Captain Harvey Peters
Captain Harvey Peters has the distinction of having commanded the second largest schooner on the lakes, owned by Capt. James Corrigan, of Cleveland. The Amazon has a capacity of 6,000 tons on a draft of 17 ½ feet, and is handled by Captain Peters with good judgment. Previous to his appointment to the Amazon he had been a successful master of schooners for many years.
Captain Peters is the son of Joseph and Annie (Carr) Peters, and was born in Vermilion, Ohio, on July 8, 1860. His father was a patriot of the war of the Rebellion, and served with honor four years. He enlisted, in 1861, in Company I, Eleventh Ohio Volunteer Infantry, and participated with his regiment in the battles of Hawk's Nest, Greeley's Bridge and Princeton, W. Va.; Bull Run Bridge, Va.; Frederick, South Mountain and Antietam, Md; Hoover's Gap, Tullahoma, Chickamauga, Lookout Mountain, and Mission Ridge, Tenn.; Ringgold, Buzzard's Roost and Resaca, Ga. After the close of the war he was honorably discharged on June 11, 1865, and returned to his home in Vermilion, to which place he had removed from Ogdenburg, N.Y., about the year 1855, being the owner of a fine tract of land now occupied by the Lake Shore depot. On his return home from military service he engaged in getting out ship timber, and furnished that which was used in the construction of Capt. Philip Minch's fleet of vessels.
Captain Harvey Peters, the subject of this sketch, improved his opportunities of obtaining a public-school education in Vermilion, and in 1875 he shipped as boy on the scow Ida J. Root, trading between Marblehead and Port Clinton, closing the season on the scow Malissa, with Captain Fetterley. The next year he went to work in a brickyard at home, but this occupation not agreeing with his marine proclivities, he ran away from home, went to Canada and shipped on the schooner Abercorn, carrying timber between Bay City and Kingston. In the spring of 1876 he joined the schooner M.L. Breck as boy, and soon went before the mast, and in the fall was promoted to mate's berth. The next year he shipped before the mast on the schooner James R. Benson, staying by her three seasons. In the spring of 1880 he was appointed second mate on the schooner Siberia. She went ashore above Long Point, on Lake Erie, the next season, the crew taking to the rigging. After twenty-three hours of exposure they were rescued by the lifesavers, and taken to Port Rowan lighthouse. When the sea went down they returned and stripped the schooner.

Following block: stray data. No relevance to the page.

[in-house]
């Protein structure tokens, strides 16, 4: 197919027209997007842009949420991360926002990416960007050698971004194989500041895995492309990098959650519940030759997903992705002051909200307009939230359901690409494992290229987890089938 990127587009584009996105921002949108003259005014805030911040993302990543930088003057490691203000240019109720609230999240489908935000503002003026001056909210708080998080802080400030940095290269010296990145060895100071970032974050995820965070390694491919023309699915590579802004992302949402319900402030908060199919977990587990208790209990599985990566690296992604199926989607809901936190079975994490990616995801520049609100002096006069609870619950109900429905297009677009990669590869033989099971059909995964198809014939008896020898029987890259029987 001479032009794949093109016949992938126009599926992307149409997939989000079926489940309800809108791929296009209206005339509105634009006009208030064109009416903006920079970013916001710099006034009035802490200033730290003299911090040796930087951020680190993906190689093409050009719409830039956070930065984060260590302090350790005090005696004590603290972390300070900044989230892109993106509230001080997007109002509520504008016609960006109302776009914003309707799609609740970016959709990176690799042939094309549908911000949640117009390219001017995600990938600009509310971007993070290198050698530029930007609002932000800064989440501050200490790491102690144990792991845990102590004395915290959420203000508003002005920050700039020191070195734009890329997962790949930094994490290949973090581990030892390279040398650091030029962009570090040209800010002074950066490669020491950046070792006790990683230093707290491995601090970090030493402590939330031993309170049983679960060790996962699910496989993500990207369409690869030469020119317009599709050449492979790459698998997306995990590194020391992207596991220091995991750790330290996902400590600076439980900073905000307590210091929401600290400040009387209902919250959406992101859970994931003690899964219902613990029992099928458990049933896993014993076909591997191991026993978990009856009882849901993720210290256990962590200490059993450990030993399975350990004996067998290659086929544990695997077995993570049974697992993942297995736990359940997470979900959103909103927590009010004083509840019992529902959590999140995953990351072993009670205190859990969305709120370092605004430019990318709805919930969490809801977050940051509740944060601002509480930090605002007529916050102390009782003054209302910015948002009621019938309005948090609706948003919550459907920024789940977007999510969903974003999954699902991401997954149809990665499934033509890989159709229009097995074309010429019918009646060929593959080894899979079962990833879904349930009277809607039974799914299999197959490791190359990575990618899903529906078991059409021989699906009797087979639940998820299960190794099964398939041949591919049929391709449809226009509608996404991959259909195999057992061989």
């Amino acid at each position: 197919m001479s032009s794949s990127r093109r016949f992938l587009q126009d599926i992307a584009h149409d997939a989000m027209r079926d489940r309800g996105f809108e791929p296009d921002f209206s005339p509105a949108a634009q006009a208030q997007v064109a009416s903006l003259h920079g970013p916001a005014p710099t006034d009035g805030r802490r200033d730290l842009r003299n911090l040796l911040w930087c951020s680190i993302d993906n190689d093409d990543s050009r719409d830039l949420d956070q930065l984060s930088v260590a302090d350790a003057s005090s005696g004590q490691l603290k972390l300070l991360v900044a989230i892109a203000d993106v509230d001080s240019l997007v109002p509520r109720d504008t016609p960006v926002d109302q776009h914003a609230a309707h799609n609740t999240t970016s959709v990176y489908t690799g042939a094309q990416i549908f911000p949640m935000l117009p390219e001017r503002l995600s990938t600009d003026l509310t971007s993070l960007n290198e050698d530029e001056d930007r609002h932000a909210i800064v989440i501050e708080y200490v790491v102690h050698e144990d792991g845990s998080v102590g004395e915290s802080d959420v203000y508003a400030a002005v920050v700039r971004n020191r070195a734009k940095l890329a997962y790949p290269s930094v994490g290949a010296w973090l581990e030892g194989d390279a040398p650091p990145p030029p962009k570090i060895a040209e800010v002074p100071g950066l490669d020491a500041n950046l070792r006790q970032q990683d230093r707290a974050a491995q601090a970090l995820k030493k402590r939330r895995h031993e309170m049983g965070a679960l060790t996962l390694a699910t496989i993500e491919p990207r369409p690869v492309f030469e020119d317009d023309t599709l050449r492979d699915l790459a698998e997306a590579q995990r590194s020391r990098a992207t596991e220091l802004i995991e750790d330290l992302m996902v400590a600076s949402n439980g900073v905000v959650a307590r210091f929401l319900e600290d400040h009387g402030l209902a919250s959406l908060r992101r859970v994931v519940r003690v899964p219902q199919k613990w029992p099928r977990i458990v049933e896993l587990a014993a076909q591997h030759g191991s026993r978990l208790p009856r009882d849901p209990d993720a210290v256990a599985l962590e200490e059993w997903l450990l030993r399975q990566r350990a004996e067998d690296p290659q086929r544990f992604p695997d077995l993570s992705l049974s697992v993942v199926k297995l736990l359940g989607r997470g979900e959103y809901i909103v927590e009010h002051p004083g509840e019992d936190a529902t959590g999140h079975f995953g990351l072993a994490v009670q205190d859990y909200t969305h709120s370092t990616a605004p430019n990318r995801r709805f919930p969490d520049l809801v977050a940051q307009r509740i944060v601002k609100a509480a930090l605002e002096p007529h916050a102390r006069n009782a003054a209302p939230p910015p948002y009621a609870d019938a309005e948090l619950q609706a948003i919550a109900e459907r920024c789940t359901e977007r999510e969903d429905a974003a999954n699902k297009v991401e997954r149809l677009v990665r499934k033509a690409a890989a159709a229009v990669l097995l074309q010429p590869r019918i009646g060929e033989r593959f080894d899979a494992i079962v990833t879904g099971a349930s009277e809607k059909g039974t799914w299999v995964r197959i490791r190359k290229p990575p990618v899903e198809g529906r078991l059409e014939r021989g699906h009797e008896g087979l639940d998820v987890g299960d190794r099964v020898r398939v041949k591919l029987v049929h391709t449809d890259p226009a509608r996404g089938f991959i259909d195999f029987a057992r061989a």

In the spring of 1882 Captain Peters was appointed mate on the schooner Grimsby, plying between Quebec and Lake Superior ports and Tonawanda in the lumber trade. His next berth was on the Thomas P. Sheldon as mate, followed by a season each on the schooner Golden Fleece and Ishpeming. In the spring of 1888 he came out as mate on the Ishpeming, but closed the season on the schooner Saveland. He then entered the employ of Capt. William S. Mack as mate of the schooner Moonlight, and sailed for him nine years in various capacities, as occasion required, until the close of the season of 1897, with the exception of part of a season, when he was second mate on the steamer Gilcher. He left her in Buffalo just previous to her last, fatal, trip, when she was lost with all hands. During the time he was with Captain Mack he was mate of the schooner Moonlight three seasons, second mate of the steamer C.H. Kershaw, master of the Annie M. Ash two seasons. It was in the spring of 1898 that he was appointed master of the schooner Amazon, one of the largest carriers on the lakes, giving universal satisfaction to the owner, and in recognition of his ability as a master was transferred to the Australia October 8, 1898. This boat is owned by the same firm owning the Amazon.
On January 17, 1880, Captain Peters was wedded to Miss Martha A., daughter of Alex M. Morrison, of Ogdensburg, N.Y., formerly of Port Dalhousie, Ont. The children born to this union are Carrie M., Viola and Harvey Lawrence. The family residence is at No. 1053 Lorain street, Cleveland, Ohio.
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This version of Volume II is based, with permission, on the work of the great volunteers at the Marine Captains Biographies site. To them goes the credit for reorganizing the content into some coherent order. The biographies in the original volume are in essentially random order.
Some of the transcription work was also done by Brendon Baillod, who maintains an excellent guide to Great Lakes Shipwreck Research.